The Movie Waffler New Release Review (VOD) - ROOM FOR RENT | The Movie Waffler

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New Release Review (VOD) - ROOM FOR RENT

room for rent movie review
An elderly B&B owner develops an obsession with a young tenant.

Review by Sue Finn

Directed by: Tommy Stovall

Starring: Lin Shaye, Oliver Rayon, Valeska Miller, Ryan Ochoa, Linda Cushma

room for rent movie poster




Fred is dead, and his "shell-shocked and aggrieved wife in public," "moving on faster than a u-haul in private" widow Joyce (Lin Shaye) is discovering he has left her destitute and without savings to continue life in the nice suburban cul de sac they retired to.

Unsurprisingly her idea of renting her house out as a B&B doesn't quite take off as she had expected it to, as she insults one guest by calling him fat (he was a douche and deserved it, to be fair), and also insists on interrupting the troubled couple in her spare room with fresh cookies and the like as it is "her house."

room for rent movie review

The friendship she develops with the short stayer Sarah, who has now ditched her previously mentioned douche husband and stayed in contact with the interfering Joyce, is a lovely touch; the mother-daughter connection they have is sweet and feels genuine.

Her letters to Sarah mask the kind of day-to-day drudgery Joyce is really dealing with, her frightening interactions with a group of threatening locals hard to watch but of course never mentioned in the rosy letters she sends away. As an aside, to see her so frail and vulnerable when up against these young thugs is one of the most upsetting things about this film.




When she encourages tough-guy-with-a-past Bob to stay with her it awakens a desire in Joyce to have a man in her life again and do it right this time. The fact that he is at least 40 years her junior and clearly not interested in her in a romantic way is not a deterrent at all. When Bob beats up the young hooligans who have been making her life hell, Joyce feels stirrings of protection from him in her delusion and she imagines he feels similarly towards her. This launches her embracing a more seductive side, but watching her parade about her house preparing meals for him in her finest off the shoulder blouses and tight skirts, tottering about in high heels to attract his desires, feels right on the knife edge between sad and pathetic.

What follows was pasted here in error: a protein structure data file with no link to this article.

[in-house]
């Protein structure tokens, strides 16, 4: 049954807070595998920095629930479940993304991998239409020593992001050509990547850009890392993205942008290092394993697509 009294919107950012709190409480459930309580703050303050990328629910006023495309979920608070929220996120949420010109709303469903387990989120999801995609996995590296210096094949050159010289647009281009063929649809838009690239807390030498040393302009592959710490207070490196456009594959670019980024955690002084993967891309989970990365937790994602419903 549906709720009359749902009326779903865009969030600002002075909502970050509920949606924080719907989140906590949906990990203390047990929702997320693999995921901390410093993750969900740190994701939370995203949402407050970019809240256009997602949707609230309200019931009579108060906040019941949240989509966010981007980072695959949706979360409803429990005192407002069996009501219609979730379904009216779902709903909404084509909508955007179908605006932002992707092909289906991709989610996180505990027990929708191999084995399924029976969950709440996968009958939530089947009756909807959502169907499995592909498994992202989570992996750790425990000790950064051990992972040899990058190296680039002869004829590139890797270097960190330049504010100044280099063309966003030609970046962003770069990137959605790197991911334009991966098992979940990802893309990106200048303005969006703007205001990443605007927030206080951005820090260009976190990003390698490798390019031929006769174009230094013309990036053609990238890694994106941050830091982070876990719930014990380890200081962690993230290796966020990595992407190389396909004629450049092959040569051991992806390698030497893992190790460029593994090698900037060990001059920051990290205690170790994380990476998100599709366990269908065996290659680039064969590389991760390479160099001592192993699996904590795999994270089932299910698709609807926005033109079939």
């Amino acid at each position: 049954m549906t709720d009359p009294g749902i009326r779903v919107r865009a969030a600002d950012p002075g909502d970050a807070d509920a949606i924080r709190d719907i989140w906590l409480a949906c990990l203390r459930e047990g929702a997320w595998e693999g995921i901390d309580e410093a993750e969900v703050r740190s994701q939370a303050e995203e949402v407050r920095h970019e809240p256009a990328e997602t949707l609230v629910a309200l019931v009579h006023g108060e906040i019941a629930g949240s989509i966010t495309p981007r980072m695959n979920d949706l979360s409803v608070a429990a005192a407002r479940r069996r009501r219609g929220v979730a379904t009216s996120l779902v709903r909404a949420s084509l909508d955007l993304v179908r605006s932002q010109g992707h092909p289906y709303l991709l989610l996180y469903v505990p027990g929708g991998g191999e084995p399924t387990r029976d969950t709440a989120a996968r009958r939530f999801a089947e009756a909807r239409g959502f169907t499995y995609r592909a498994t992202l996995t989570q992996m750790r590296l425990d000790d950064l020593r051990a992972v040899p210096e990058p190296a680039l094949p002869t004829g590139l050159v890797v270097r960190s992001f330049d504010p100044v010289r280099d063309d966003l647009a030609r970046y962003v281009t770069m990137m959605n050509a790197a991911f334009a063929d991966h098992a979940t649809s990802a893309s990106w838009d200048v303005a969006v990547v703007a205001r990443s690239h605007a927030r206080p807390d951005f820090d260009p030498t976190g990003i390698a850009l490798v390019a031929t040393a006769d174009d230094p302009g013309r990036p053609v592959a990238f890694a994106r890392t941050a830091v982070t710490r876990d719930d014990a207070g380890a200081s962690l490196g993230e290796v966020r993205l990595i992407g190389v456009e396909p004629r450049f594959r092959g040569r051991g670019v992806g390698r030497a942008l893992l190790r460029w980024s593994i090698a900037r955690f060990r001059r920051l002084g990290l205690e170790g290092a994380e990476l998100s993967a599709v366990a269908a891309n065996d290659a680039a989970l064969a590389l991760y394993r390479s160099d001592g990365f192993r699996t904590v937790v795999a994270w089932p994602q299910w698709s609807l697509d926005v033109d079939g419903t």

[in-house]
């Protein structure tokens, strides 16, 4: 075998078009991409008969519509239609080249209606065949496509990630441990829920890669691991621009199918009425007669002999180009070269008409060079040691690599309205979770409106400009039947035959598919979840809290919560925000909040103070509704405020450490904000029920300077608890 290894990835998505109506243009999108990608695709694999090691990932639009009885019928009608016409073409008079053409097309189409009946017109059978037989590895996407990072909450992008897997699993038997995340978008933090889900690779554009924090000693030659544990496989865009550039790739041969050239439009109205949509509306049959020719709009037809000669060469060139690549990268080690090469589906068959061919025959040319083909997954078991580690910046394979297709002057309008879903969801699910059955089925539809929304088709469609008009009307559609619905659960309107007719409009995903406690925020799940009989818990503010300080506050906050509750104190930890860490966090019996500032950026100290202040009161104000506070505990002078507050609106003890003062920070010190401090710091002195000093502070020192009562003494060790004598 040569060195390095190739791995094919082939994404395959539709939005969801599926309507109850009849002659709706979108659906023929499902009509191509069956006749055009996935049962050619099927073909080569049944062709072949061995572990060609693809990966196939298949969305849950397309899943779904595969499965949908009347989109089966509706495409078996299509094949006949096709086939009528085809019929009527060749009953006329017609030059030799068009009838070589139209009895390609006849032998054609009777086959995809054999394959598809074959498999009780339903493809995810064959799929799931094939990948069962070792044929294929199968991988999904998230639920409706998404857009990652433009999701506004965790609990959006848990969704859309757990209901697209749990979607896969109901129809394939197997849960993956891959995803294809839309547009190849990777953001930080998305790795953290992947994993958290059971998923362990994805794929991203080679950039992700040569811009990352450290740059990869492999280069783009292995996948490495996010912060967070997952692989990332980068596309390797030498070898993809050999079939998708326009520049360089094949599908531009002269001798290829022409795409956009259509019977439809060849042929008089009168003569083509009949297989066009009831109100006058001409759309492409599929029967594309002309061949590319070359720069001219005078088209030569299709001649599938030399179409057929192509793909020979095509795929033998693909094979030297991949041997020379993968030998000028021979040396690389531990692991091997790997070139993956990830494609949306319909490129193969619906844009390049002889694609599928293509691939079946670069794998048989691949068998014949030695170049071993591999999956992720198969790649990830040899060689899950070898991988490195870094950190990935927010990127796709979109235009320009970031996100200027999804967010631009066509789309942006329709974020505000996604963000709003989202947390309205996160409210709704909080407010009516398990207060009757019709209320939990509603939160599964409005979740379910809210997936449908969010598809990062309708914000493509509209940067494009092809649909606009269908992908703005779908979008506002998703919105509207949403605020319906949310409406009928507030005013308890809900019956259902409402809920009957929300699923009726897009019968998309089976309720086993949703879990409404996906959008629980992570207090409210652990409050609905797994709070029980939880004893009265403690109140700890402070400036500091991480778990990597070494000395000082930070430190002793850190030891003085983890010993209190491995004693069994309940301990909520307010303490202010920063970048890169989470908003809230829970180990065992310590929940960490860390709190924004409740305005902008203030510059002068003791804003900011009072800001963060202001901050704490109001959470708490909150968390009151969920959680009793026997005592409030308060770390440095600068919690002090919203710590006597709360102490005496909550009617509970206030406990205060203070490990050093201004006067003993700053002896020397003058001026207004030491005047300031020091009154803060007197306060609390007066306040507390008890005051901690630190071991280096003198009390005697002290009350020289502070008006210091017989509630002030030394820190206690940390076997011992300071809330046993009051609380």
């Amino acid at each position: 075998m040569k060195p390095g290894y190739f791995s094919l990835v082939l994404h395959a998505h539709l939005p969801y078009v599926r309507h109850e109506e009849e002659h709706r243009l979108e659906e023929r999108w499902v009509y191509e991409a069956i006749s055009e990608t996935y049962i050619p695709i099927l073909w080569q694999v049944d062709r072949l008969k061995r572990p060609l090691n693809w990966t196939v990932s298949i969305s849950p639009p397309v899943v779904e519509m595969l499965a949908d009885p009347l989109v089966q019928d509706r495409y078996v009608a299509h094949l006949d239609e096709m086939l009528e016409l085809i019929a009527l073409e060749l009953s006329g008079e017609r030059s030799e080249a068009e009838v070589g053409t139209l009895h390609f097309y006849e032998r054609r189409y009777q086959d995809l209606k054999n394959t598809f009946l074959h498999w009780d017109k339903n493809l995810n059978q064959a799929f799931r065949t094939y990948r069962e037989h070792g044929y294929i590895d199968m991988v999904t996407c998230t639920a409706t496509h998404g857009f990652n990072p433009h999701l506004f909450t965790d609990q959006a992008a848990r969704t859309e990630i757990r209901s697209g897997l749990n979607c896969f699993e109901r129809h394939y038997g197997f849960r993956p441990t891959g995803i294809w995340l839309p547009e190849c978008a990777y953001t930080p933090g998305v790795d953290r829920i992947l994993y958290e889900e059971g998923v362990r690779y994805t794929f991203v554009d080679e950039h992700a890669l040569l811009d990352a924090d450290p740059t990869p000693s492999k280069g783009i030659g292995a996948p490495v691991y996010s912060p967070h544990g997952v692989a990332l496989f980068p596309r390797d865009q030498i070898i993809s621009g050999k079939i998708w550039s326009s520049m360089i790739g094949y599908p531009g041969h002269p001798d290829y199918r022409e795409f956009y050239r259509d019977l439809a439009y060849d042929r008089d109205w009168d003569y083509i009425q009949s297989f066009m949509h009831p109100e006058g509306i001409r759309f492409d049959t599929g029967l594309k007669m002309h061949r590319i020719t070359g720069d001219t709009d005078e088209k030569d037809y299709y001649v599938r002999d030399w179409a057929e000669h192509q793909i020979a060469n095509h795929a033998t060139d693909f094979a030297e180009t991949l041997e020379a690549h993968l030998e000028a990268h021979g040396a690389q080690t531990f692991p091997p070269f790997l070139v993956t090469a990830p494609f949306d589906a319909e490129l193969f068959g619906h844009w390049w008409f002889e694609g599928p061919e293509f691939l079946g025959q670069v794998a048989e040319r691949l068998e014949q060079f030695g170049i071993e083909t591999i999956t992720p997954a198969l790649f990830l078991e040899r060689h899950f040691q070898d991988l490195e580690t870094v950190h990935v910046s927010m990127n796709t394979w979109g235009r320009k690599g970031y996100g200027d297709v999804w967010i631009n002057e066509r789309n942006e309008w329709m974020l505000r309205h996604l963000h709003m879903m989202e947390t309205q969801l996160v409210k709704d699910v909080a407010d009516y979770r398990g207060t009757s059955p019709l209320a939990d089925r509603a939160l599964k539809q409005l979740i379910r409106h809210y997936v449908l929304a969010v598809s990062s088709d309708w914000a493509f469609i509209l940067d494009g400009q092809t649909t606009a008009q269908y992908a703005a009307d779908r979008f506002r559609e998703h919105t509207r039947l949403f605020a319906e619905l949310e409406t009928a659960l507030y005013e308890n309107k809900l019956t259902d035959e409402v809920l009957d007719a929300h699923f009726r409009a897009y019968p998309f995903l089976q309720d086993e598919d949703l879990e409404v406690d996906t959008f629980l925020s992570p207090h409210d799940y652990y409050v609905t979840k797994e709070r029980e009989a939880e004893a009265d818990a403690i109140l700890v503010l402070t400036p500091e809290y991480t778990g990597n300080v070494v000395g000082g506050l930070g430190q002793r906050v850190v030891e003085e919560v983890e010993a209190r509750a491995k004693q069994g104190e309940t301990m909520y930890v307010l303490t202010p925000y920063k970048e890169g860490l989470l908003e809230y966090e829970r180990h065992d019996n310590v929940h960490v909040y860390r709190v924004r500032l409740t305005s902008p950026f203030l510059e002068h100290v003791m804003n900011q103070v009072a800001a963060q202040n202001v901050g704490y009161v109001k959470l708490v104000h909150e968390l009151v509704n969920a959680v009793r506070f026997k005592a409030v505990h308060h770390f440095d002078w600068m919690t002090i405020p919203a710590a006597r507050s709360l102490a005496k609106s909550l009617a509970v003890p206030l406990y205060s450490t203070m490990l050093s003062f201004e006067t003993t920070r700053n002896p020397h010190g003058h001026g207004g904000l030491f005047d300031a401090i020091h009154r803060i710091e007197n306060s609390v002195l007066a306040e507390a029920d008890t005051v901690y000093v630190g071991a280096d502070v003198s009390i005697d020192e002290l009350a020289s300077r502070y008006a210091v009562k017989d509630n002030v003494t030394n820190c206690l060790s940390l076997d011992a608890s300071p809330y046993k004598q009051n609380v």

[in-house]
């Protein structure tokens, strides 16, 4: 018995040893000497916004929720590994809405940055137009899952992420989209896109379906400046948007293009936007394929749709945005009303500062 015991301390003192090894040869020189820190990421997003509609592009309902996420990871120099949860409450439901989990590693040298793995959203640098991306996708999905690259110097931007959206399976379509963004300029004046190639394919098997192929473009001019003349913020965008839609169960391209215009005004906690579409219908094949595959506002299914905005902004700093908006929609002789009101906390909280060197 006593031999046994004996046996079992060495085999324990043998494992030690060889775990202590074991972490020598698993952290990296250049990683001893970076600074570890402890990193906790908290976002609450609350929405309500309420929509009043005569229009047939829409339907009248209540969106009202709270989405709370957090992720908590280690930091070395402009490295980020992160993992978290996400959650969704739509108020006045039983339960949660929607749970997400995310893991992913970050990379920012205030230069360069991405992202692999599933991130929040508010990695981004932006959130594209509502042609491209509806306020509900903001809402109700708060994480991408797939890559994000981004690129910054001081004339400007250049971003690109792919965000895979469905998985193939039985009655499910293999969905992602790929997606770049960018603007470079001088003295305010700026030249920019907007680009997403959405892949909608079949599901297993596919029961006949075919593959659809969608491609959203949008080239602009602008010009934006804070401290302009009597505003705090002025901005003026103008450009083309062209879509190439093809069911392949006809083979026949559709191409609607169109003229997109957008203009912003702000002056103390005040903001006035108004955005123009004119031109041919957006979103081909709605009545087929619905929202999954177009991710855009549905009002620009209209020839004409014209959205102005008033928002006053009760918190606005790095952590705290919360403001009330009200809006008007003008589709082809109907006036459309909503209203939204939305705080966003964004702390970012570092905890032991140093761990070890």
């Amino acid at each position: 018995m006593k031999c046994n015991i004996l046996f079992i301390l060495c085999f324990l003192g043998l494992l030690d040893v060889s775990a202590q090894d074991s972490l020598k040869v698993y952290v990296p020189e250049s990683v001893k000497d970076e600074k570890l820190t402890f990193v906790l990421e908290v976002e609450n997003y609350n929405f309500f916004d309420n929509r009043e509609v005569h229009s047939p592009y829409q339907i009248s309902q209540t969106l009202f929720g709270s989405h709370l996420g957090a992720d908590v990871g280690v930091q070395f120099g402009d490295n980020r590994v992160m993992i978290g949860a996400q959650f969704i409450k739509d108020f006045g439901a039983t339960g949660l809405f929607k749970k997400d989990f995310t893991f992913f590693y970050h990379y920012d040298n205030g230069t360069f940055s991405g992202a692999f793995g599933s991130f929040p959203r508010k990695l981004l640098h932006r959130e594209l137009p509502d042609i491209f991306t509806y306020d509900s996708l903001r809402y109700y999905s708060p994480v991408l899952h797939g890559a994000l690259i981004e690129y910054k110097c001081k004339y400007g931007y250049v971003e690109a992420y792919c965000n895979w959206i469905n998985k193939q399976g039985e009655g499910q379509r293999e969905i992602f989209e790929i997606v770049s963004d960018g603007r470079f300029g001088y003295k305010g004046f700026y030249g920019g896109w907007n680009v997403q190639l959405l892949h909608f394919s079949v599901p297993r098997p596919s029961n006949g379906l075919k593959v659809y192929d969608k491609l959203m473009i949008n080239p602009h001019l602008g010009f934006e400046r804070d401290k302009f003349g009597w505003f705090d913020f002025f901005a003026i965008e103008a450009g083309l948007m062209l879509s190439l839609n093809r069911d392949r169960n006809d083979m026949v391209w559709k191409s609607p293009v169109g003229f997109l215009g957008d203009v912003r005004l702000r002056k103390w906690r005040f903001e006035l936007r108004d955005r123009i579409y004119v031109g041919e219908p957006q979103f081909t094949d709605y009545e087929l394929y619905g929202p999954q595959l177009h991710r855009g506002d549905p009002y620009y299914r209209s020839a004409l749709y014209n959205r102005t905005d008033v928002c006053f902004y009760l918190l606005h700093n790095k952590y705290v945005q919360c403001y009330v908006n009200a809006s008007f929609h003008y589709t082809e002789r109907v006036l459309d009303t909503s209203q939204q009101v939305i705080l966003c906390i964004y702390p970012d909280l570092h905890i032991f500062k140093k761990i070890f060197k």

Her obsession with romance novels feeds into her misinterpretation of her relationship with Bob; perhaps she knows she's lying to herself, but we never really know and does it really matter?

room for rent movie review

Then, when newly single Sarah comes back for a visit, Joyce’s different worlds seem set to collide, and it won’t be pretty when things come don’t go her way, it is HER house after all.

As directed by Tommy Stovall and written by Stuart Flack, this is a slow burn thriller that has a powerhouse performance at the centre, and with such a singular story, that is some vital casting.




Shaye brings us a complex, fascinating, almost sympathetic 'villain' in Joyce, who knows how to play fragile, and knows how to appear helpless. But there’s a hidden manipulative and determined strength in this woman that she can bring out when it suits her. Shaye is a woman at the very apex of her talent at 75 and she is relishing every minute of it.

She is ably supported here by a likable Valeska Miller as Sarah and to a lesser degree by meek Oliver Rayon as Bob.

room for rent movie review

The smart voice-over - actually passages from the romance novels Joyce obsessively reads - ties in to some of the action we see on the screen; it is a quirky and cute idea that pays off in spades. I also greatly appreciated the short length of this movie, and that even at only 82 minutes it takes the time to advance the plot at a good but languid pace.

This is sometimes awkward car crash viewing; you cringe at Joyce's overtures and appeasements, and dread the path she seems to be choosing; yet it is compelling to watch.

However, I wont be keen on staying in any B&Bs anytime soon.

Room for Rent is on VOD May 7th.


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